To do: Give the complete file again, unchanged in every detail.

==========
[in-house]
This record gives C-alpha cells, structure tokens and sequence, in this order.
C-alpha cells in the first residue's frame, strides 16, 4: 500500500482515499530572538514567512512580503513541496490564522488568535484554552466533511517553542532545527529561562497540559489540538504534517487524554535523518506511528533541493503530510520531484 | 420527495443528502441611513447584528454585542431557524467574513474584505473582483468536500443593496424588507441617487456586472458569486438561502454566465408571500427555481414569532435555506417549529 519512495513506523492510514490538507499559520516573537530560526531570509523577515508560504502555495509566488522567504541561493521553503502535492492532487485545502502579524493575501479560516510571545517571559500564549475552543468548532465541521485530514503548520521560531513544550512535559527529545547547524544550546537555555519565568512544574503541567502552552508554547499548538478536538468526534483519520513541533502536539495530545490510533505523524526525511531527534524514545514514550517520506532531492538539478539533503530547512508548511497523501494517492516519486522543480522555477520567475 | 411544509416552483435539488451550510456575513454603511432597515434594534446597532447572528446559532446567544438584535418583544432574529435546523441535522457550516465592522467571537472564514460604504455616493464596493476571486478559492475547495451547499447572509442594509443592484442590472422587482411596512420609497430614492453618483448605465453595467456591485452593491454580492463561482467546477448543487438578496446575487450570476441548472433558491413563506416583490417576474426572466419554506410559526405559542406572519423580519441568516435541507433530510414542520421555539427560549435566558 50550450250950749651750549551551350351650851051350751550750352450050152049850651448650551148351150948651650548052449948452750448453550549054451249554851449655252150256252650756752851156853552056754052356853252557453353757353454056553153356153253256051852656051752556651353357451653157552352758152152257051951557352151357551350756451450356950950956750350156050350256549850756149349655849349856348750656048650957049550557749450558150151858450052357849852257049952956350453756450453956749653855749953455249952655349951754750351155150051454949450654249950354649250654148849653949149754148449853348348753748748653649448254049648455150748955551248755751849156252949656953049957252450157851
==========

[in-house]
This record gives C-alpha cells, structure tokens and sequence, in this order.
C-alpha cells in the first residue's frame, strides 16, 4: 500500500482515499530572538514567512512580503513541496490564522488568535484554552466533511517553542532545527529561562497540559489540538504534517487524554535523518506511528533541493503530510520531484 | 420527495443528502441611513447584528454585542431557524467574513474584505473582483468536500443593496424588507441617487456586472458569486438561502454566465408571500427555481414569532435555506417549529 519512495513506523492510514490538507499559520516573537530560526531570509523577515508560504502555495509566488522567504541561493521553503502535492492532487485545502502579524493575501479560516510571545517571559500564549475552543468548532465541521485530514503548520521560531513544550512535559527529545547547524544550546537555555519565568512544574503541567502552552508554547499548538478536538468526534483519520513541533502536539495530545490510533505523524526525511531527534524514545514514550517520506532531492538539478539533503530547512508548511497523501494517492516519486522543480522555477520567475 | 411544509416552483435539488451550510456575513454603511432597515434594534446597532447572528446559532446567544438584535418583544432574529435546523441535522457550516465592522467571537472564514460604504455616493464596493476571486478559492475547495451547499447572509442594509443592484442590472422587482411596512420609497430614492453618483448605465453595467456591485452593491454580492463561482467546477448543487438578496446575487450570476441548472433558491413563506416583490417576474426572466419554506410559526405559542406572519423580519441568516435541507433530510414542520421555539427560549435566558 50550450250950749651750549551551350351650851051350751550750352450050152049850651448650551148351150948651650548052449948452750448453550549054451249554851449655252150256252650756752851156853552056754052356853252557453353757353454056553153356153253256051852656051752556651353357451653157552352758152152257051951557352151357551350756451450356950950956750350156050350256549850756149349655849349856348750656048650957049550557749450558150151858450052357849852257049952956350453756450453956749653855749953455249952655349951754750351155150051454949450654249950354649250654148849653949149754148449853348348753748748653649448254049648455150748955551248755751849156252949656953049957252450157851